The Construction Lien Act is complex legislation established to provide financial protection for those parties who have supplied services or materials to a construction project, thereby improving the land. The Act provides financial protection to those parties who have not been paid for such services or materials and who are not entitled to assert a direct claim against the owner of the construction project because they do not have a contract with the owner. There are two separate kinds of protection established by the Act - the "holdback" and the "trust fund".
During hospital construction projects, a hospital is an "owner" as defined under the Construction Lien Act and as such, has specific legal obligations to its contractors and the sub-contractors involved. Specifically, hospitals are required to hold back 10% of the value of the services or materials actually supplied for a period specified by the Act. In Ontario, this is 45 days from the last date services or materials were supplied. The Act provides guidance as to the proper procedure for the release of holdback funds. A person who supplies services or materials to an "improvement" has a lien for the price of those services or materials upon the interest of the hospital in the premises improved. The lien is also a charge against the holdback. So long as a hospital holds back 10%, the sub-contractors' (or "lien claimants") claims will be limited to the amount of such holdback.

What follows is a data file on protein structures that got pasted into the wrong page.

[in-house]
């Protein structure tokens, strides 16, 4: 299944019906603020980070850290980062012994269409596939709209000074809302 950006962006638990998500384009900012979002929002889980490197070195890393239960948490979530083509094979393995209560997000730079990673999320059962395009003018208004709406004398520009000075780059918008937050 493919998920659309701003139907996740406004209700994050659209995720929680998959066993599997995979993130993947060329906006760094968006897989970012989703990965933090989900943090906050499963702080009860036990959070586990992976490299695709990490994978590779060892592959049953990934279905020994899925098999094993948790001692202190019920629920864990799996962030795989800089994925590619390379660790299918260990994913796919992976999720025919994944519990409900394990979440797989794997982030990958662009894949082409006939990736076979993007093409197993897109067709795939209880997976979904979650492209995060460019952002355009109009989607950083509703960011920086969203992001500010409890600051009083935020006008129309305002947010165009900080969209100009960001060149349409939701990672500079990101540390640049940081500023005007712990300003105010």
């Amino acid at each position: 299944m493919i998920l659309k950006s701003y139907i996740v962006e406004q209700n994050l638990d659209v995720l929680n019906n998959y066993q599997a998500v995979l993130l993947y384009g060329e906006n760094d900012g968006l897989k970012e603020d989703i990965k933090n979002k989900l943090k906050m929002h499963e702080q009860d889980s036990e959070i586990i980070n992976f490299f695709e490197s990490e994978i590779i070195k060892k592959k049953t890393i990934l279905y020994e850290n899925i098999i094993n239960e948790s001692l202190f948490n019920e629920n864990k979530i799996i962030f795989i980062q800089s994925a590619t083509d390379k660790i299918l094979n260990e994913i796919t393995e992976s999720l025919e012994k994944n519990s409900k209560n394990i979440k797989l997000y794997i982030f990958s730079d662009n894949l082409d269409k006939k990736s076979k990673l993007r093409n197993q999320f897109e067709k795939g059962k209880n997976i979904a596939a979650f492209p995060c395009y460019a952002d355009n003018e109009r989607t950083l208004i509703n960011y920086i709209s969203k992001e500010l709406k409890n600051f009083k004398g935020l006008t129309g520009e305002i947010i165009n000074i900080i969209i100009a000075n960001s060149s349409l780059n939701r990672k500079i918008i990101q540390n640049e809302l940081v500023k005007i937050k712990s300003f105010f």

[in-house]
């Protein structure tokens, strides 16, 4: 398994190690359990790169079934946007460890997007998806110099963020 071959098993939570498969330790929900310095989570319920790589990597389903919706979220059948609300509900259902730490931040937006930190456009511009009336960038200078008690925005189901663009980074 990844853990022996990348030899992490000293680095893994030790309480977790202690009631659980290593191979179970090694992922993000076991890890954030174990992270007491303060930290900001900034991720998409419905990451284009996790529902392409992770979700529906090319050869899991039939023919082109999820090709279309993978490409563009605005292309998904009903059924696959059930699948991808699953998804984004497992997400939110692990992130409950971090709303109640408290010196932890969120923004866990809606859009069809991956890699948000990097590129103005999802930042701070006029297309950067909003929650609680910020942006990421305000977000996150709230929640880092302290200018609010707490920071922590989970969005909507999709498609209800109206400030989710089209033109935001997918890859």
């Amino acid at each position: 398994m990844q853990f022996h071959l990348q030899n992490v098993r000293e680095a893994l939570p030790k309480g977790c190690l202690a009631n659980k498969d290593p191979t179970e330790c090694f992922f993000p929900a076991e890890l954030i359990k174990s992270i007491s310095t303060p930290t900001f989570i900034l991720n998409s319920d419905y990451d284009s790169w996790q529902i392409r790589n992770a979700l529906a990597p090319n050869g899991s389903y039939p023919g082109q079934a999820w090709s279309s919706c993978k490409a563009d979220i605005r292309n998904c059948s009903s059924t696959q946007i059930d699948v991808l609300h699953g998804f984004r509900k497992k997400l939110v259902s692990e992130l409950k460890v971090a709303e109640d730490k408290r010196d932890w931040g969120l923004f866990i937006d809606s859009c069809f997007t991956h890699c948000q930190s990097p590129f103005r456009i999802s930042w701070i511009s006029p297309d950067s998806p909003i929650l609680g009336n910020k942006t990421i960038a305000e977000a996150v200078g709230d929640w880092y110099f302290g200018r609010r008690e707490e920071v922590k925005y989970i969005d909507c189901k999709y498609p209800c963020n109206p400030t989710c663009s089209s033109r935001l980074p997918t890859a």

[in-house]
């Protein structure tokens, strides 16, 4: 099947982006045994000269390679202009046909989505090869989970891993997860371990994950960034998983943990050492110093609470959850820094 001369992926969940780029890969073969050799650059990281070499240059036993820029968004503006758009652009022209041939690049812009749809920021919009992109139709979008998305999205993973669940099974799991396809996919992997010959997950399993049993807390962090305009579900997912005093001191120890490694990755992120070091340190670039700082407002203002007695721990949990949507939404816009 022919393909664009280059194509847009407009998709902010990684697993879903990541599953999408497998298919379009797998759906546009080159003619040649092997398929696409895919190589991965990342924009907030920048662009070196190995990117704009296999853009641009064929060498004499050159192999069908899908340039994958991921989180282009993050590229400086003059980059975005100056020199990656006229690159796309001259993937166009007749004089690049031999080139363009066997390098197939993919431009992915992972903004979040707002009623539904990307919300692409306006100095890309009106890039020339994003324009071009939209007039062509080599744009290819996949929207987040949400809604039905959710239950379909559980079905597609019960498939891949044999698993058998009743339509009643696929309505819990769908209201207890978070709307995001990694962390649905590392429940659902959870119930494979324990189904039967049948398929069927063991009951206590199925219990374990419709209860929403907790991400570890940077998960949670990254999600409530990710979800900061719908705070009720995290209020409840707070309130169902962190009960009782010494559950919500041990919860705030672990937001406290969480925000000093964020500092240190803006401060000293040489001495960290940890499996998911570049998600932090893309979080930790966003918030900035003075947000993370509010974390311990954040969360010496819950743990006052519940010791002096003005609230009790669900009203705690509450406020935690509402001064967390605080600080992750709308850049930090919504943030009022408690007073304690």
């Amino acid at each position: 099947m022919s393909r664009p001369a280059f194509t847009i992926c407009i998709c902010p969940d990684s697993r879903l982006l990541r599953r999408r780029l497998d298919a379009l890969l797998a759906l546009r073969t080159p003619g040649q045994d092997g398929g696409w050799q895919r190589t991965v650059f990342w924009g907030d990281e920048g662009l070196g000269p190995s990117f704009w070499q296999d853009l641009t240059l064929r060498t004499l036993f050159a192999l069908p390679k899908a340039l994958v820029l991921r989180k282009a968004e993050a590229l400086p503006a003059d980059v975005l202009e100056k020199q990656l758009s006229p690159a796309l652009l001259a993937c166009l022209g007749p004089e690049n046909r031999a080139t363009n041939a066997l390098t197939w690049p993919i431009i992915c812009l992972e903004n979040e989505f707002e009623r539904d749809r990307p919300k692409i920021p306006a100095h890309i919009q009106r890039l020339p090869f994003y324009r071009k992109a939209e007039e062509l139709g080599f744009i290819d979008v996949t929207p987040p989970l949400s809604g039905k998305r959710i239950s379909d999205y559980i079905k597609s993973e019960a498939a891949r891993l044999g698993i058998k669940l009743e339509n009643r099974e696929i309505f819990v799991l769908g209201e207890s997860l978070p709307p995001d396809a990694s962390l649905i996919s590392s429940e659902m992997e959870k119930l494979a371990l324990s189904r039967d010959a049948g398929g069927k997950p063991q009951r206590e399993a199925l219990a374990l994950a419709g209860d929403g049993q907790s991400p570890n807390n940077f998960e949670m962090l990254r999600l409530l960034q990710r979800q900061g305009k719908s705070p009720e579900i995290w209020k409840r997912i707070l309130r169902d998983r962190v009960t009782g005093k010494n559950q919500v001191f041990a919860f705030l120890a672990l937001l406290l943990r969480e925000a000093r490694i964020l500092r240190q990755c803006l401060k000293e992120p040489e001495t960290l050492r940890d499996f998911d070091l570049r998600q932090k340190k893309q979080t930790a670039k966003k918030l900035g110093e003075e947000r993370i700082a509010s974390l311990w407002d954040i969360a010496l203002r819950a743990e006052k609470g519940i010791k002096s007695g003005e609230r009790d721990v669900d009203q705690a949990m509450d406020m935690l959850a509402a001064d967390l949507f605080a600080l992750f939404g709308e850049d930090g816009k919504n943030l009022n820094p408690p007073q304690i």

Under the Construction Lien Act, all monies received by a hospital for financing of the improvement constitute a trust fund for the benefit of the contractor. The hospital's trust obligation is limited to the amounts owed to its contractor. Until all amounts owing to the contractor are paid, the hospital cannot appropriate the funds or use them for some purpose that is inconsistent with the trust. Notably, the Construction Lien Act imposes personal liability on directors, officers, employees or agents of the hospital for breach of trust. All that need be proved is that the person participated in, assented to or acquiesced in the breach of trust.
When it comes to hospital construction or renovation, the devil is, indeed, in the legislative detail. Hospitals face enough challenges and barriers without having to worry about the numerous complicated legal requirements that govern every construction project. Using knowledgeable legal counsel before, during and after the construction process will simplify the construction process for all those involved and assist in avoiding potential legal pitfalls.
1. Note that there may be exceptional circumstances where the Minister is able to provide even further financial assistance.
The foregoing provides only an overview. Readers are cautioned against making any decisions based on this material alone. Rather, a qualified lawyer should be consulted.
© Copyright 2004 McMillan Binch LLP